Hydrology of Crater, East and Davis Lakes, Oregon by Kenneth N. Phillips
The water budget of Crater Lake includes income as infalling precipitation and inflow from the caldera walls and outgo as evaporation and seepage. For this study these budget items were determined in the following order: (1) Seepage loss was computed from changes in lake level during periods of no precipitation and little inflow in the period November 4, 1961, to April 18, 1962, (2) infalling precipitation was computed for periods of heavy snow or rainfall from October 10, 1961, to April 29, 1962, with adjustment for seepage and estimated peripheral runoff, and the results were compared with simultaneous records of precipitation at the weather station, (3) annual inflow (a small part of the total water supply) was estimated from runoff at gaging stations on the Rogue River, and (4) evaporation was assumed to account for the difference between total annual water supply and seepage loss, adjusted for any change in lake level.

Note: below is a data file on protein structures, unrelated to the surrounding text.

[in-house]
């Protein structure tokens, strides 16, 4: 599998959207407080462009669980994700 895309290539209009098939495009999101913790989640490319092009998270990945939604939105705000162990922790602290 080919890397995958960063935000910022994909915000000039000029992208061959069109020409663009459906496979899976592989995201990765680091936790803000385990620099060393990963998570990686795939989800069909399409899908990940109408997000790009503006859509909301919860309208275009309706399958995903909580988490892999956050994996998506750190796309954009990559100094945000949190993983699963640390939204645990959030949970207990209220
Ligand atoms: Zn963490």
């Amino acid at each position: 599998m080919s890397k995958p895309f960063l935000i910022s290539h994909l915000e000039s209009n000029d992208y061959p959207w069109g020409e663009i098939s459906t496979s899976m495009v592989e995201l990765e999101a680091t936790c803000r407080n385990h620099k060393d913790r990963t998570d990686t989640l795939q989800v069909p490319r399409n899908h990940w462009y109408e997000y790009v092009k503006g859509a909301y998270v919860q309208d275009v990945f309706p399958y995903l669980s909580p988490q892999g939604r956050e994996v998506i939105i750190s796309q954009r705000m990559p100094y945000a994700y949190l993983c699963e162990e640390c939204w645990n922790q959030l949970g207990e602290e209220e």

The elements of the water budget are approximately as follows: Seepage loss ranges from about 86 cfs at a lake level of 6,163 feet to 101 cfs at a level of 6,179 feet; the long-term average loss is about 89 cfs. Infalling precipitation is about 7 percent greater than that observed at the weather station. The total water supply reaching the lake is about 1,386 acre-feet per inch of observed precipitation at the weather station. The average evaporation loss is about 23 inches per year from the lake surface. The lake level has been observed to range from a minimum of 6,163.2 feet on September 10, 1942, to a maximum of 6,179.06 feet (high-water mark of 1958).